In belles lettres the witty literary slight has evolved into a genre because, as 20th-century trial lawyer Louis Nizer noted, "A graceful taunt is worth a thousand insults." To wit, from high culture, Mark Twain: "I didn't attend the funeral, but I sent a nice letter saying I approved of it." Winston Churchill: "He has all the virtues I dislike and none of the vices I admire." And from pop culture, Groucho Marx: "I've had a perfectly wonderful evening. But this wasn't it." Scientists are no slouches when it comes to pitching invectives at colleagues. Achieving almost canonical status as the ne plus ultra put-down is theoretical physicist Wolfgang Pauli's reported harsh critique of a paper: "This isn't right. It's not even wrong." I call this Pauli's proverb.
Columbia University mathematician Peter Woit recently employed Pauli's proverb in his book title, a critique of string theory called Not Even Wrong (Basic Books, 2006). String theory, Woit argues, is not only based on nontestable hypotheses, it depends far too much on the aesthetic nature of its mathematics and the eminence of its proponents. In science, if an idea is not falsifiable, it is not that it is wrong, it is that we cannot determine if it is wrong, and thus it is not even wrong.
Not even wrong. What could be worse? Being wronger than wrong, or what I call Asimov's axiom, well stated in his book The Relativity of Wrong (Doubleday, 1988): "When people thought the earth was flat, they were wrong. When people thought the earth was spherical, they were wrong. But if you think that thinking the earth is spherical is just as wrong as thinking the earth is flat, then your view is wronger than both of them put together."
Asimov's axiom holds that science is cumulative and progressive, building on the mistakes of the past, and that even though scientists are often wrong, their wrongness attenuates with continued data collection and theory building. Satellite measurements, for instance, have shown precisely how the earth's shape differs from a perfect sphere.
Scientists' wrongness attenuates with time.
The view that all wrong theories are equal implies that no theory is better than any other. This is the theory of the "strong" social construction of science, which holds that science is inextricably bound to the social, political, economic, religious and ideological predilections of a culture, particularly of those individuals in power. Scientists are knowledge capitalists who produce scientific papers that report the results of experiments conducted to test (and usually support) the hegemonic theories that reinforce the status quo.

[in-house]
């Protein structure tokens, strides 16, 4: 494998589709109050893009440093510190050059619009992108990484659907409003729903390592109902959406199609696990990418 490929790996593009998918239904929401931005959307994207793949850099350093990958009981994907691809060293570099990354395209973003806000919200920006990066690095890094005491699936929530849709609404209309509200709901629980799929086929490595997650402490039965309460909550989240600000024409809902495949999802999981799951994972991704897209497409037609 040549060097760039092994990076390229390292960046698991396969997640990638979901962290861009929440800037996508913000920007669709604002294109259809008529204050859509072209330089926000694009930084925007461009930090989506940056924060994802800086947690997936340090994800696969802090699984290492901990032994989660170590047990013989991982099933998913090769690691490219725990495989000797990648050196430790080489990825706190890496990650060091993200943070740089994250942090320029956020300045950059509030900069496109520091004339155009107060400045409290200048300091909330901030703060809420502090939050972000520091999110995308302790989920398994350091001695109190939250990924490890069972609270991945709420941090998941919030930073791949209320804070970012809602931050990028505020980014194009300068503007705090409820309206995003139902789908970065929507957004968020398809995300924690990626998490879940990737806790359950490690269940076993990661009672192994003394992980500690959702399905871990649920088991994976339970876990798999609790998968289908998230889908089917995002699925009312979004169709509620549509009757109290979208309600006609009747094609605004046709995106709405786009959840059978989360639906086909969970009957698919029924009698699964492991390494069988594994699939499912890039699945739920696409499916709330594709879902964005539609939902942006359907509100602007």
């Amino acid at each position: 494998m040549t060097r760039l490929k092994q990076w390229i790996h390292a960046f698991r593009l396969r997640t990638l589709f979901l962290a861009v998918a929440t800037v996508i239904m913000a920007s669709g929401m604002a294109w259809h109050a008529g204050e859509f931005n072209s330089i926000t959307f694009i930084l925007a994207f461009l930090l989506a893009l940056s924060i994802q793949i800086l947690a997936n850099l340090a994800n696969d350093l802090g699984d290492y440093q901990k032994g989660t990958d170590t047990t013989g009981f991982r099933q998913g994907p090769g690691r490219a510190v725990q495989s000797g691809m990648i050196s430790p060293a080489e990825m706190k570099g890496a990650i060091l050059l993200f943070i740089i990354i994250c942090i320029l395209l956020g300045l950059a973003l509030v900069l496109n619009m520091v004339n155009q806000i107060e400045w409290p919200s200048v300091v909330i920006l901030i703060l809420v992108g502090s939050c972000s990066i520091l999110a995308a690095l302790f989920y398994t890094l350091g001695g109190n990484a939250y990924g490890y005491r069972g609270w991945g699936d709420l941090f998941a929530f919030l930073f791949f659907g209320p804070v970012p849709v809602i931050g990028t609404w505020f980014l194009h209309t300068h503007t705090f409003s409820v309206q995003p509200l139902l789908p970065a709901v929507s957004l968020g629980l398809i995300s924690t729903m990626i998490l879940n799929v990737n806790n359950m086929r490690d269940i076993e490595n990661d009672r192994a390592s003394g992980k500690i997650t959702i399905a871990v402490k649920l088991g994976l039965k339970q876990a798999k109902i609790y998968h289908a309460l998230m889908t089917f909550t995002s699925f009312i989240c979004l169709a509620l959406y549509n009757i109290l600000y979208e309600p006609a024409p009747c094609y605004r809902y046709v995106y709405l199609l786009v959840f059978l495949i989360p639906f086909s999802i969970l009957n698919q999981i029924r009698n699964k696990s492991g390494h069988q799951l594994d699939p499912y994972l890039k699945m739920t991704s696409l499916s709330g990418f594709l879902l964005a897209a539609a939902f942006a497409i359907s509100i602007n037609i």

In some extreme cases, this theory that culture shapes the way science is conducted is right. In the mid-19th century, physicians discovered that slaves suffered from drapetomania, or the uncontrollable urge to escape from slavery, and dysaethesia aethiopica, or the tendency to be disobedient. In the late 19th and early 20th centuries, scientific measurements of racial differences in cognitive abilities found that blacks were inferior to whites. In the mid-20th century, psychiatrists discov-ered evidence that allowed them to classify homosexuality as a disease. And until recently, women were considered -inherently inferior in science classrooms and corporate boardrooms.
Such egregious examples, however, do not negate the extraordinary ability of science to elucidate the natural and social worlds. Reality exists, and science is the best tool yet employed to discover and describe that reality. The theory of evolution, even though it is the subject of vigorous debates about the tempo and mode of life's history, is vastly superior to the theory of creation, which is not even wrong (in Pauli's sense). As evolutionary biologist Richard Dawkins observed on this dispute: "When two opposite points of view are expressed with equal intensity, the truth does not necessarily lie exactly halfway between them. It is possible for one side to be simply wrong."